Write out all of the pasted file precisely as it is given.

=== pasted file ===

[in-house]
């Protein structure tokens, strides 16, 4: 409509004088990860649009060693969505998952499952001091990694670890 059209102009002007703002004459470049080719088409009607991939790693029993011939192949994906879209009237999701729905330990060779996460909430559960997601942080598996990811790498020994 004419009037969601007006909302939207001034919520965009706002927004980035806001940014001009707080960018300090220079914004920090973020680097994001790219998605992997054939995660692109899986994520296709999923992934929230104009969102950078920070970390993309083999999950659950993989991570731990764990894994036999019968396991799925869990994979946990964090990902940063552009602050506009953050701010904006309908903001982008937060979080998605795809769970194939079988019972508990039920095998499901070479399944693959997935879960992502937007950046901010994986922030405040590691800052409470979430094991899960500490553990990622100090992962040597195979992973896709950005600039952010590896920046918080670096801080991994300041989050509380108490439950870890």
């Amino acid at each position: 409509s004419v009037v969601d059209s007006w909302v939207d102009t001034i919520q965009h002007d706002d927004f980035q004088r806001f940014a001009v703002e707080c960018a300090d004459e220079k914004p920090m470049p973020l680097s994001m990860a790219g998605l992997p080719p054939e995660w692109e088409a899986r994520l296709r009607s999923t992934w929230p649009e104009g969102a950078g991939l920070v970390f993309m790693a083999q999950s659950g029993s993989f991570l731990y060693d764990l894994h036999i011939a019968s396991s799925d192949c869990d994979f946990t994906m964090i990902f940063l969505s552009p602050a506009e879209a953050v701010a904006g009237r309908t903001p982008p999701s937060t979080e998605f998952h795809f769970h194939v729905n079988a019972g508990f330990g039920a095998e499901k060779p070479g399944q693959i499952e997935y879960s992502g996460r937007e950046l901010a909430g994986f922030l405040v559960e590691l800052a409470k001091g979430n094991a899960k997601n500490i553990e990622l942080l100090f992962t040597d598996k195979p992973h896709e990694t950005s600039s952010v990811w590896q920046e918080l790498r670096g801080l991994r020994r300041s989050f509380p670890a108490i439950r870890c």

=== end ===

[in-house]
């Protein structure tokens, strides 16, 4: 409509004088990860649009060693969505998952499952001091990694670890 059209102009002007703002004459470049080719088409009607991939790693029993011939192949994906879209009237999701729905330990060779996460909430559960997601942080598996990811790498020994 004419009037969601007006909302939207001034919520965009706002927004980035806001940014001009707080960018300090220079914004920090973020680097994001790219998605992997054939995660692109899986994520296709999923992934929230104009969102950078920070970390993309083999999950659950993989991570731990764990894994036999019968396991799925869990994979946990964090990902940063552009602050506009953050701010904006309908903001982008937060979080998605795809769970194939079988019972508990039920095998499901070479399944693959997935879960992502937007950046901010994986922030405040590691800052409470979430094991899960500490553990990622100090992962040597195979992973896709950005600039952010590896920046918080670096801080991994300041989050509380108490439950870890």
């Amino acid at each position: 409509s004419v009037v969601d059209s007006w909302v939207d102009t001034i919520q965009h002007d706002d927004f980035q004088r806001f940014a001009v703002e707080c960018a300090d004459e220079k914004p920090m470049p973020l680097s994001m990860a790219g998605l992997p080719p054939e995660w692109e088409a899986r994520l296709r009607s999923t992934w929230p649009e104009g969102a950078g991939l920070v970390f993309m790693a083999q999950s659950g029993s993989f991570l731990y060693d764990l894994h036999i011939a019968s396991s799925d192949c869990d994979f946990t994906m964090i990902f940063l969505s552009p602050a506009e879209a953050v701010a904006g009237r309908t903001p982008p999701s937060t979080e998605f998952h795809f769970h194939v729905n079988a019972g508990f330990g039920a095998e499901k060779p070479g399944q693959i499952e997935y879960s992502g996460r937007e950046l901010a909430g994986f922030l405040v559960e590691l800052a409470k001091g979430n094991a899960k997601n500490i553990e990622l942080l100090f992962t040597d598996k195979p992973h896709e990694t950005s600039s952010v990811w590896q920046e918080l790498r670096g801080l991994r020994r300041s989050f509380p670890a108490i439950r870890c």